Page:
Oh, my tender flock, I experienced exultation. I told him that while I couldn’t give him his opinion, I could certainly influence his expectations. I explained a little about what he could expect a porter to taste like. Explained the use of roasted malts lent some coffee and chocolate flavors to the beer, and that the coconut was just a nice, sweet remembrance on the tongue throughout the finish. I explained that it should NEVER be consumed from the can, and he nodded.  I said that he needed to let it sit on the counter so it wasn’t too cold, or he’d miss out on all the wonderful malty sweetness, and he said, “Oh, ok.”  He was with me the whole way. Moreover, he seemed to get more excited with each adjective and warning, and then said, “can you keep an eye on my beer? I’m going to go get some…where is it?”  I gave him directions, and soon he returned with the aforementioned 4-pack and a smile on his face.  I paid for my selections and stepped back to wait for the Minister of Mixology, who was agonizing over some spirits selections.  The guy paid for his beer, thanked me for the recommendation and left with one of the finest examples of the porter style money can buy…and a box of some other crap. (I kid, to each their own, but once you’ve had something like Maui’s Coconut Porter, I can’t imagine a Mexican-style lager tastes like much other than club soda, with or without a lime.)

This was a most happy story, but my congregants, it is not without a sense of the cliffhanger about it.  Did he like the beer? Did he take my recommendations into account when serving this wonderful nectar? Or did he instead serve it straight from the freezer in the can, or into a chilled mug? Did he, (shudder), pour it down the sink? (A wretched fate which such a noble porter does not deserve.) While this story is certainly happy, it does not contain the payoff, the lifting of the scales from the eyes…the conversion. It’s a great encounter, and I hope for many more. But it does not constitute the payoff for the hard work and evangelism.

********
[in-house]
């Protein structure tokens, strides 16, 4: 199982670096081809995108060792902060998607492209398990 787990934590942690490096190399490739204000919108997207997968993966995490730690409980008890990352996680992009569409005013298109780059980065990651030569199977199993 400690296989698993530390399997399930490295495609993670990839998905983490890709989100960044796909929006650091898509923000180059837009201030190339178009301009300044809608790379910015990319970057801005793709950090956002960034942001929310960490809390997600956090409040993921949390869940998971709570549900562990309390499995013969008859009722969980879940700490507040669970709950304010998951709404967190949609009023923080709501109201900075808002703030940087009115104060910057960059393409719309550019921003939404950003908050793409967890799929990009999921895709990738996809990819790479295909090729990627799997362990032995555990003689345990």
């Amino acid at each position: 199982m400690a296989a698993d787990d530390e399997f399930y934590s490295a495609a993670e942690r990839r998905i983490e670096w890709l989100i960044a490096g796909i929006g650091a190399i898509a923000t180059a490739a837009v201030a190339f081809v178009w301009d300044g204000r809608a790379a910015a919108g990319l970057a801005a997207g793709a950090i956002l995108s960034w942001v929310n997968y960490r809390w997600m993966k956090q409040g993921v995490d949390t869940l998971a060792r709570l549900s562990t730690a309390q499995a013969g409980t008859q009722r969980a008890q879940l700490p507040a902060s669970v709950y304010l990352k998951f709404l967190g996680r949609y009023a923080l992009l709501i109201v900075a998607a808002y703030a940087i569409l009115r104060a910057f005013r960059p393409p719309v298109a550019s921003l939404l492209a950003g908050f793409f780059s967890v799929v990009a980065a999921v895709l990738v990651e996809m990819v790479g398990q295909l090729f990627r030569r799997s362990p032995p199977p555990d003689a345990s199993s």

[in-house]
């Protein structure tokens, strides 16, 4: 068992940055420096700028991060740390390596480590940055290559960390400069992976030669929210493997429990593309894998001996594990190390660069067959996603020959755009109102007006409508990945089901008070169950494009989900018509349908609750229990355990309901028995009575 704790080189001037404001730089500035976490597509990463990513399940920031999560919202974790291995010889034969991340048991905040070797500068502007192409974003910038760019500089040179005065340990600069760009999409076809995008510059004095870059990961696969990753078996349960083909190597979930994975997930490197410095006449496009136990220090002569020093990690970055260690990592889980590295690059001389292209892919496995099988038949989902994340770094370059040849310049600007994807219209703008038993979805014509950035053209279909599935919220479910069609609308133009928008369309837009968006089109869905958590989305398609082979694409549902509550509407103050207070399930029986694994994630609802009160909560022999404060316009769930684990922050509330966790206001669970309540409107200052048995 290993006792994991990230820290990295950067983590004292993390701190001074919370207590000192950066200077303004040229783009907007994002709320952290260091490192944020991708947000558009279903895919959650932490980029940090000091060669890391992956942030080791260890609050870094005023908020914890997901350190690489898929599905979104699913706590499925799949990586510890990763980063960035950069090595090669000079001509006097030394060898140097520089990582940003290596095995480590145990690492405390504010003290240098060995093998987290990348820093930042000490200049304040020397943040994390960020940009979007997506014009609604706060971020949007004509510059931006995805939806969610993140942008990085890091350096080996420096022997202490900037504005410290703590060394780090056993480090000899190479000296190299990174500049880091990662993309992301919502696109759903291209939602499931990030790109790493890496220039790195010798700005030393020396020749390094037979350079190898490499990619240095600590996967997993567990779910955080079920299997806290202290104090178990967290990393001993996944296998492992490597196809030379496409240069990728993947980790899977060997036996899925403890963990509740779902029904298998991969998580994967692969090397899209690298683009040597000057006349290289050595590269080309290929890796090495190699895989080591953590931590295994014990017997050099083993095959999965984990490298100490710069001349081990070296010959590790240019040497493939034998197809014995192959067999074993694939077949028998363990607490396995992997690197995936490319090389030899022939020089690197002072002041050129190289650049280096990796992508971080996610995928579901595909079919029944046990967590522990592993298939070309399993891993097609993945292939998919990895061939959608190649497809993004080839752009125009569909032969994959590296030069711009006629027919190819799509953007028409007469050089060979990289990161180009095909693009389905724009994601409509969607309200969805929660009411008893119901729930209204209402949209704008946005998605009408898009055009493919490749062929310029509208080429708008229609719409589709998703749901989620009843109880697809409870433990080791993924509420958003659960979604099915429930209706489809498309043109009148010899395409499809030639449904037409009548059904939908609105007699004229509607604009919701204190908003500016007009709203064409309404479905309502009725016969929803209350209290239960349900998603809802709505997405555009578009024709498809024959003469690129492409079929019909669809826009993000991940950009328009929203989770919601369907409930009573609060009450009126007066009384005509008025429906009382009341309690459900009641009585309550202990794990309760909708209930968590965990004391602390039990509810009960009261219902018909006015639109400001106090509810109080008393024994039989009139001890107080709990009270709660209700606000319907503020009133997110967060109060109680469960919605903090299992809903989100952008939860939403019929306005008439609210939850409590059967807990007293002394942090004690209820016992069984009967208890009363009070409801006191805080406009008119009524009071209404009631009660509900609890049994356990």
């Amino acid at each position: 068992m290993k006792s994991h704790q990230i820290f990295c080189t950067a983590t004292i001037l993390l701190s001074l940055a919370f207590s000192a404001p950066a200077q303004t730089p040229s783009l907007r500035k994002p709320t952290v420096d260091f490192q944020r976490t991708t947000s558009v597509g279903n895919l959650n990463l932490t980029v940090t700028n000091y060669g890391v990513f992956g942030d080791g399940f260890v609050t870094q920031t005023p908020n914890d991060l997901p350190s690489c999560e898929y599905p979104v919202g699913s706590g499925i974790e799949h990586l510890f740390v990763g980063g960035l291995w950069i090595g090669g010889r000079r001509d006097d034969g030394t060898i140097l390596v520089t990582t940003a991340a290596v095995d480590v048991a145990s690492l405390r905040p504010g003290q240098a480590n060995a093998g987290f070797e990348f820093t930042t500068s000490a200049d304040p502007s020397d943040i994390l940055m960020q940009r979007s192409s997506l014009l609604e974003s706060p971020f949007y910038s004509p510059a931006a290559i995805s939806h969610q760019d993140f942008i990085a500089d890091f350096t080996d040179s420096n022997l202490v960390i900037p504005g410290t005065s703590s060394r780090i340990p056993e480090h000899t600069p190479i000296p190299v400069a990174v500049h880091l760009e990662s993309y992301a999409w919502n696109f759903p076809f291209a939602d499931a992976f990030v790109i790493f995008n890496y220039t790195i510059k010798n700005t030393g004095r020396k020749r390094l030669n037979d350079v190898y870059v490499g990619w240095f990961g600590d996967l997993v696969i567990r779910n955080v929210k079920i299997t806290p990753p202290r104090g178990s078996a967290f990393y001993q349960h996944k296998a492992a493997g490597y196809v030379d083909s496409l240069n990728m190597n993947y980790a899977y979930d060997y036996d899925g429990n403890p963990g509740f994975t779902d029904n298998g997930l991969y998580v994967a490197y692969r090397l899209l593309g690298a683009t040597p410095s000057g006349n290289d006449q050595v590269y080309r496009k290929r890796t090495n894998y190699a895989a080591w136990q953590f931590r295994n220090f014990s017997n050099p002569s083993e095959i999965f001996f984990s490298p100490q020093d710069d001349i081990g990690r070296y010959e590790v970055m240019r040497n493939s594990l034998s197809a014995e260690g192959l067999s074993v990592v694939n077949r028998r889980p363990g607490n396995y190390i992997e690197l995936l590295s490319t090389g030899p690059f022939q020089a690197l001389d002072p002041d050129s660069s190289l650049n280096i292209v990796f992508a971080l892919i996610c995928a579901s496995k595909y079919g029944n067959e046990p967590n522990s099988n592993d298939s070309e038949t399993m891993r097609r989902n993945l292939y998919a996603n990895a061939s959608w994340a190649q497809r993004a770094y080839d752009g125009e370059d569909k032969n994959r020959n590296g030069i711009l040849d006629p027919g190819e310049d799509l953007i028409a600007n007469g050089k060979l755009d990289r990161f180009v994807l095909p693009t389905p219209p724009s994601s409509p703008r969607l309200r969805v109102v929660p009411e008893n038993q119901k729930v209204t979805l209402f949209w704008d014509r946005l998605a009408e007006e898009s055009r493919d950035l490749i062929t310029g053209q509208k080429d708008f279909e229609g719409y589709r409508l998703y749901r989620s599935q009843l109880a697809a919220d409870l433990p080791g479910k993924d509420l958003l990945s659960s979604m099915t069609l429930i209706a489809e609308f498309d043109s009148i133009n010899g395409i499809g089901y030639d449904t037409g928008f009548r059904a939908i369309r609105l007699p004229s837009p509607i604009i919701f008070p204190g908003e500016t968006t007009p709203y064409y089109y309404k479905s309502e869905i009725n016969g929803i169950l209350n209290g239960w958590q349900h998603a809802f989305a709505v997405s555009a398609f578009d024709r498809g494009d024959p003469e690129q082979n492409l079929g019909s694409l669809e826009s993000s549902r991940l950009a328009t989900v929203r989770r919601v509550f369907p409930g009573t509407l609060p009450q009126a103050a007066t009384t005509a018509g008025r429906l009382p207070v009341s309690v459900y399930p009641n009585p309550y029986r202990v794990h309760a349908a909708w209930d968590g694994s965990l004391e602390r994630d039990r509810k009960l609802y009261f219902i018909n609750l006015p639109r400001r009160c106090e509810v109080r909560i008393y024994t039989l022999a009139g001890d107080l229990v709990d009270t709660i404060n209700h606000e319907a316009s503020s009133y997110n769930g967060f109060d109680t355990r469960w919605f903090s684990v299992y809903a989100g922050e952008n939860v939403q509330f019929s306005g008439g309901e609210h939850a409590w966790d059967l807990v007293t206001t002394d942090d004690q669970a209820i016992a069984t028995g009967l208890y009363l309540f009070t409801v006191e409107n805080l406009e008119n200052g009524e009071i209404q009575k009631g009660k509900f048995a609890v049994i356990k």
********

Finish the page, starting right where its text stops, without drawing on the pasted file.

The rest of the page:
Cut to my new job with my new co-workers. One of them does not drink by choice, and the other…well…he has a less discerning palate than I think is proper. I think he has the skills and the joie de vivre to appreciate good beer. It is obvious to me that he has never been educated as to the sheer scope of what is possible with the four noble ingredients of barley, water, hops, and yeast. What does he know? 1) Craft Beer is highly alcoholic. (A misconception, though not without a kernel of truth.) 2) Craft Beer is expensive. (Compared to Blue Moon, and Coors Light, yeah….it is.)  But I see promise, my gentle readers, I see promise.  So I begin lightly mocking his beer choices. (Friendly banter, you see. It is a tactic.  I am giving him grief over beverages he knows I consider inferior. We laugh afterwards, but I can see he knows I feel there is another nugget of truth involved here.)  He knows that there is a world of beer he has not seen. He has never even been to BevMo! I am creating tension for the moment of the reveal.  Also, I’m talking up the awesome beers I’ve tasted lately. I explain what I liked about them, so he can see the wide variety of flavors and aromas that is craft beer. Meanwhile, I plot.